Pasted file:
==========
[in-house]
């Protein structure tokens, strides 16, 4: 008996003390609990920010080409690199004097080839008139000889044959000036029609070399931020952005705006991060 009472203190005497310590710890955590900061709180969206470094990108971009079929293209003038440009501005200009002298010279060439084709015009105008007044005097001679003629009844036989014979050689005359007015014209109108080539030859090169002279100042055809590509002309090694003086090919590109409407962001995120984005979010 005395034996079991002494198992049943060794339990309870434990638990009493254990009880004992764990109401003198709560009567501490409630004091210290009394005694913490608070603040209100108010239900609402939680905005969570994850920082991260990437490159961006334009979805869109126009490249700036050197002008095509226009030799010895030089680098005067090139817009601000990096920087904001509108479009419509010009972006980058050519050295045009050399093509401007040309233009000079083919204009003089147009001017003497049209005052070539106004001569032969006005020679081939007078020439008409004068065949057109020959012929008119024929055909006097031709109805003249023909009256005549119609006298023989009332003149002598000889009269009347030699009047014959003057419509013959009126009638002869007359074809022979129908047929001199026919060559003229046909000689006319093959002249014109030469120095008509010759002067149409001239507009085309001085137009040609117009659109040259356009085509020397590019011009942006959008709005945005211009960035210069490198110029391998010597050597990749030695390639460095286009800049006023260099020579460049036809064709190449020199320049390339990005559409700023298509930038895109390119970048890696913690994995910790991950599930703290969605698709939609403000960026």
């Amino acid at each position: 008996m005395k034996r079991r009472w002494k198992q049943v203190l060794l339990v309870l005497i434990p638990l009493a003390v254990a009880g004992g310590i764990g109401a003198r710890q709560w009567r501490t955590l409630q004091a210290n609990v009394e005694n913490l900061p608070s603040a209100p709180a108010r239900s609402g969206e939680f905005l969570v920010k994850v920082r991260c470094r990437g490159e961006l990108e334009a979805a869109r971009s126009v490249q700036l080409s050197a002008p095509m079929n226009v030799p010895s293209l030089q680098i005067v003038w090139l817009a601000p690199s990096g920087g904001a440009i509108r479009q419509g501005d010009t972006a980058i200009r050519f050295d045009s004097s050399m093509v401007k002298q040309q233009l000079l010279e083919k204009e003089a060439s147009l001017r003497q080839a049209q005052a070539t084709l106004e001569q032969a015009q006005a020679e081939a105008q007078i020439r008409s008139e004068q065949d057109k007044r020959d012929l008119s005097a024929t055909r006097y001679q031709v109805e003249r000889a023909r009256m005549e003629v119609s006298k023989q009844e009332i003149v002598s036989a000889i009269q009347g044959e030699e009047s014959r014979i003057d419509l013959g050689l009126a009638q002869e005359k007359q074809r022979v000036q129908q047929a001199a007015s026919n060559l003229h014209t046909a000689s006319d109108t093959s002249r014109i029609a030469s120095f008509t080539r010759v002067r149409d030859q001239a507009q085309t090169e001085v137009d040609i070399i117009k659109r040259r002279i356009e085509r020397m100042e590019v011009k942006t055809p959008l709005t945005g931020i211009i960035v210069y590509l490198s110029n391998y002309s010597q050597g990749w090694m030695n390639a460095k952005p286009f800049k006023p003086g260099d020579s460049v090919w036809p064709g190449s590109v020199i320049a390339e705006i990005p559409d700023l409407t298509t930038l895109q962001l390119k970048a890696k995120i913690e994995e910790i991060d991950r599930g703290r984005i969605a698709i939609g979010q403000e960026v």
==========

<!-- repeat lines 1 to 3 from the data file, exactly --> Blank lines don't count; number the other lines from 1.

[in-house]
């Protein structure tokens, strides 16, 4: 008996003390609990920010080409690199004097080839008139000889044959000036029609070399931020952005705006991060 009472203190005497310590710890955590900061709180969206470094990108971009079929293209003038440009501005200009002298010279060439084709015009105008007044005097001679003629009844036989014979050689005359007015014209109108080539030859090169002279100042055809590509002309090694003086090919590109409407962001995120984005979010 005395034996079991002494198992049943060794339990309870434990638990009493254990009880004992764990109401003198709560009567501490409630004091210290009394005694913490608070603040209100108010239900609402939680905005969570994850920082991260990437490159961006334009979805869109126009490249700036050197002008095509226009030799010895030089680098005067090139817009601000990096920087904001509108479009419509010009972006980058050519050295045009050399093509401007040309233009000079083919204009003089147009001017003497049209005052070539106004001569032969006005020679081939007078020439008409004068065949057109020959012929008119024929055909006097031709109805003249023909009256005549119609006298023989009332003149002598000889009269009347030699009047014959003057419509013959009126009638002869007359074809022979129908047929001199026919060559003229046909000689006319093959002249014109030469120095008509010759002067149409001239507009085309001085137009040609117009659109040259356009085509020397590019011009942006959008709005945005211009960035210069490198110029391998010597050597990749030695390639460095286009800049006023260099020579460049036809064709190449020199320049390339990005559409700023298509930038895109390119970048890696913690994995910790991950599930703290969605698709939609403000960026």
């Amino acid at each position: 008996m005395k034996r079991r009472w002494k198992q049943v203190l060794l339990v309870l005497i434990p638990l009493a003390v254990a009880g004992g310590i764990g109401a003198r710890q709560w009567r501490t955590l409630q004091a210290n609990v009394e005694n913490l900061p608070s603040a209100p709180a108010r239900s609402g969206e939680f905005l969570v920010k994850v920082r991260c470094r990437g490159e961006l990108e334009a979805a869109r971009s126009v490249q700036l080409s050197a002008p095509m079929n226009v030799p010895s293209l030089q680098i005067v003038w090139l817009a601000p690199s990096g920087g904001a440009i509108r479009q419509g501005d010009t972006a980058i200009r050519f050295d045009s004097s050399m093509v401007k002298q040309q233009l000079l010279e083919k204009e003089a060439s147009l001017r003497q080839a049209q005052a070539t084709l106004e001569q032969a015009q006005a020679e081939a105008q007078i020439r008409s008139e004068q065949d057109k007044r020959d012929l008119s005097a024929t055909r006097y001679q031709v109805e003249r000889a023909r009256m005549e003629v119609s006298k023989q009844e009332i003149v002598s036989a000889i009269q009347g044959e030699e009047s014959r014979i003057d419509l013959g050689l009126a009638q002869e005359k007359q074809r022979v000036q129908q047929a001199a007015s026919n060559l003229h014209t046909a000689s006319d109108t093959s002249r014109i029609a030469s120095f008509t080539r010759v002067r149409d030859q001239a507009q085309t090169e001085v137009d040609i070399i117009k659109r040259r002279i356009e085509r020397m100042e590019v011009k942006t055809p959008l709005t945005g931020i211009i960035v210069y590509l490198s110029n391998y002309s010597q050597g990749w090694m030695n390639a460095k952005p286009f800049k006023p003086g260099d020579s460049v090919w036809p064709g190449s590109v020199i320049a390339e705006i990005p559409d700023l409407t298509t930038l895109q962001l390119k970048a890696k995120i913690e994995e910790i991060d991950r599930g703290r984005i969605a698709i939609g979010q403000e960026v």